Great Places to Watch for Whales

So where to go? There are a few great spots to watch for whales; the best being places where the coastline sticks out. Here are three of our favorite state parks with nice vantage points. Bring your binoculars!

Pigeon Point Light Station State Historic Park 

Pigeon Point has a great vantage point to watch for whales, with the lighthouse perched on a jut of land that reaches farther into the sea.

On Thursdays through Mondays in April, volunteers will be available at Pigeon Point from 10 a.m. to 4 p.m. to help spot whales and to answer questions about their annual migration. While you are there, you can also learn about the other marine life that frequent the area, the history of the lighthouse and more. More Info >

Julia Pfeiffer Burns State Park
There is a wonderful little trail that takes you out to a point that is great for whale watching. In addition you get the best view of McWay Falls from this trail. Whale watchers stand at coastal overlook points in December, January, March and April to watch gray whales migrate; a lucky few have seen gray whales come into the mouth of the cove. More Info >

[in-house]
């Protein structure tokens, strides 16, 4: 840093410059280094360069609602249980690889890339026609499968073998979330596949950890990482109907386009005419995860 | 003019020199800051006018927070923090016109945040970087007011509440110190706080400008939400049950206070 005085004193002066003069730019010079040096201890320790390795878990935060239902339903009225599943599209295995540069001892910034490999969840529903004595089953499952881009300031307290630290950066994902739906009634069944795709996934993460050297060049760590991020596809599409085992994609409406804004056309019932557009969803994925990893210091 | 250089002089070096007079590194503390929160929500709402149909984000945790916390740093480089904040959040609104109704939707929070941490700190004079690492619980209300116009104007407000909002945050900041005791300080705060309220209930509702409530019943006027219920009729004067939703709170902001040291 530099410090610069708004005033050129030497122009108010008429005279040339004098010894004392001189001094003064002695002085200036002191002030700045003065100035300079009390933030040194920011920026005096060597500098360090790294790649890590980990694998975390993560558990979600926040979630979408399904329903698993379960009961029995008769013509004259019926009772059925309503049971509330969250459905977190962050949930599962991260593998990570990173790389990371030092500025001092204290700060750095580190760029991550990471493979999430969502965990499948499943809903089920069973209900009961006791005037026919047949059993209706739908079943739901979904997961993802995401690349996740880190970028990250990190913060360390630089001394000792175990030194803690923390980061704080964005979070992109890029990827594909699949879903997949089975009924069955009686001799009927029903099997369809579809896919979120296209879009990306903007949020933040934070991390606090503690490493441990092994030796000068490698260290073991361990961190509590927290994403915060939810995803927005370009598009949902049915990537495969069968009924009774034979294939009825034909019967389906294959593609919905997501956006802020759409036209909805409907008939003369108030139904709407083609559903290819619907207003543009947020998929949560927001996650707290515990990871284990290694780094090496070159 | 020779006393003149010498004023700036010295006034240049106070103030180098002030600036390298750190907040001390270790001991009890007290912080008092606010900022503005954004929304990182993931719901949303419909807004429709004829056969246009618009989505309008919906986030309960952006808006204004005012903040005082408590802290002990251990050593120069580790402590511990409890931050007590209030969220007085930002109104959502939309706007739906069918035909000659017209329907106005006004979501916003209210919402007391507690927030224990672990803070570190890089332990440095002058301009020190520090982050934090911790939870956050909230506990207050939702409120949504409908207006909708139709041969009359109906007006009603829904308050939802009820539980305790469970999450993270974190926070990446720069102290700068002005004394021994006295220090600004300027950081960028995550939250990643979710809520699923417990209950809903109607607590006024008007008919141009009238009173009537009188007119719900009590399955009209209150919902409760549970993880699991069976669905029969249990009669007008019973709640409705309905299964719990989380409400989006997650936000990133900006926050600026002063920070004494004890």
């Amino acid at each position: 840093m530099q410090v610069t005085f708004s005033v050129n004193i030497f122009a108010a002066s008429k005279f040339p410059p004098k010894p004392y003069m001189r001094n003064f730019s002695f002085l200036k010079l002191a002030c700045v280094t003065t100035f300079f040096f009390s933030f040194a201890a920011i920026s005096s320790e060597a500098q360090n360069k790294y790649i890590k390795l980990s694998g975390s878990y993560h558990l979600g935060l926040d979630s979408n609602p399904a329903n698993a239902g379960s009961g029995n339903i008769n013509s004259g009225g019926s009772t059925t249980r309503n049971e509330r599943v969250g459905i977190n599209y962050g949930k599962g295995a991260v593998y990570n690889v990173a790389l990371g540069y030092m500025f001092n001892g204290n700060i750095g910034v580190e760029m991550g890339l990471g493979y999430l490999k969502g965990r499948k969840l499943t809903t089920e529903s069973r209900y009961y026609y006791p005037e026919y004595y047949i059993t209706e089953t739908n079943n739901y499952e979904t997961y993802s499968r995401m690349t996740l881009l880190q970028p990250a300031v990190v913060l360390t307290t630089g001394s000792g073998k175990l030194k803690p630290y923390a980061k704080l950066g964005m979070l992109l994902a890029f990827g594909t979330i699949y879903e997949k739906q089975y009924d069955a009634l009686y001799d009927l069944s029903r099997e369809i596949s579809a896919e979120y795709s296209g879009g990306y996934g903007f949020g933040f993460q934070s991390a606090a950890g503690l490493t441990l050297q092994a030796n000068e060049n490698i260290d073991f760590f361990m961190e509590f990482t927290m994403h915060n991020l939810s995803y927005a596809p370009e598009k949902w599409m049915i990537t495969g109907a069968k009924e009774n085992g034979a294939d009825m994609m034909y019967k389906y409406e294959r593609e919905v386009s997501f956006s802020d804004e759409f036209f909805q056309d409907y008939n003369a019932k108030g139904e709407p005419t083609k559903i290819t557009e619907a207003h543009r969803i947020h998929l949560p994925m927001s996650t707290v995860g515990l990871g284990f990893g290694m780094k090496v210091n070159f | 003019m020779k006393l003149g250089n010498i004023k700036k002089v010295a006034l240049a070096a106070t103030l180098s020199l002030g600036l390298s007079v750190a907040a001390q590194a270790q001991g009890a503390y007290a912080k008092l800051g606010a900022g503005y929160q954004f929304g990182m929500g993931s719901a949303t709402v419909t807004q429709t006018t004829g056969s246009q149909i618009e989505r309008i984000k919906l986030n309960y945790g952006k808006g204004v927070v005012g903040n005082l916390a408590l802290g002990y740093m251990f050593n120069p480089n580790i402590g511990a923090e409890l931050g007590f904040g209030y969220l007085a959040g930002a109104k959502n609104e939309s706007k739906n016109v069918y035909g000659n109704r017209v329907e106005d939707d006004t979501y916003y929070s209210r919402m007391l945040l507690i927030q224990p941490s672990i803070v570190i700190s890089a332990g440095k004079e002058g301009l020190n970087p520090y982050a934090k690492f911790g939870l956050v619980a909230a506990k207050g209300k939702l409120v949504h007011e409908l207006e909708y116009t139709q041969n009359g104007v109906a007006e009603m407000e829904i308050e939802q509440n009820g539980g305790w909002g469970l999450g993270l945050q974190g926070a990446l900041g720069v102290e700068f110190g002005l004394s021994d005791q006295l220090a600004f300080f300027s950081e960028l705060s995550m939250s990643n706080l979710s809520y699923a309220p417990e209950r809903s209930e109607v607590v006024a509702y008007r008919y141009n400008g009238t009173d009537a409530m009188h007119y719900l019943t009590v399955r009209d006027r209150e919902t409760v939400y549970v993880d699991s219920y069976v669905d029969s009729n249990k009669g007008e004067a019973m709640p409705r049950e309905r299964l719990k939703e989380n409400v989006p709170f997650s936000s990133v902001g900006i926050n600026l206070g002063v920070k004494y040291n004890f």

Point Lobos State Natural Reserve

They gray whale is the most often spotted whale at the Point, but you can spot other types of whales throughout the year here, as well. More Info >

Even if you don’t spot a whale at these spots, you may still see dolphins, harbor seals, and sea otters, which are always fun. And at the very least, you’ll spend a lovely spring day in a state park.

Good luck, whale spotters.

State Park Events this Weekend to Escape the Super Bowl

It’s Super Bowl weekend. Are you just not that into football? Or would you like to get some exercise before you settle in for the big game? Either way, try out a state park this weekend! We’ve got five great ideas to get you started:

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STARGAZE IN A PARK

Fri. 2/5, 7:30 p.m. to 9 p.m.
Anza-Borrego Desert State Park – East of San Diego

Join the Anza-Borrego Foundation on the roof deck of the visitor center to check out the night sky. Bring warm clothing, a chair or blanket to sit on, and binoculars if you have them. Photo by Thomas Haraikawa

 

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SEE A WHALE

Sat. and Sun. 2/6 and 2/7, 11:00 a.m.
MacKerricher State Park – North of Mendocino

Meet at the visitor center to learn from docents about the annual gray whale migration, then walk along the Laguna Point boardwalk to look for whales. Binoculars provided. Wear layers! Leashed pets OK. Photo by Gary Philbin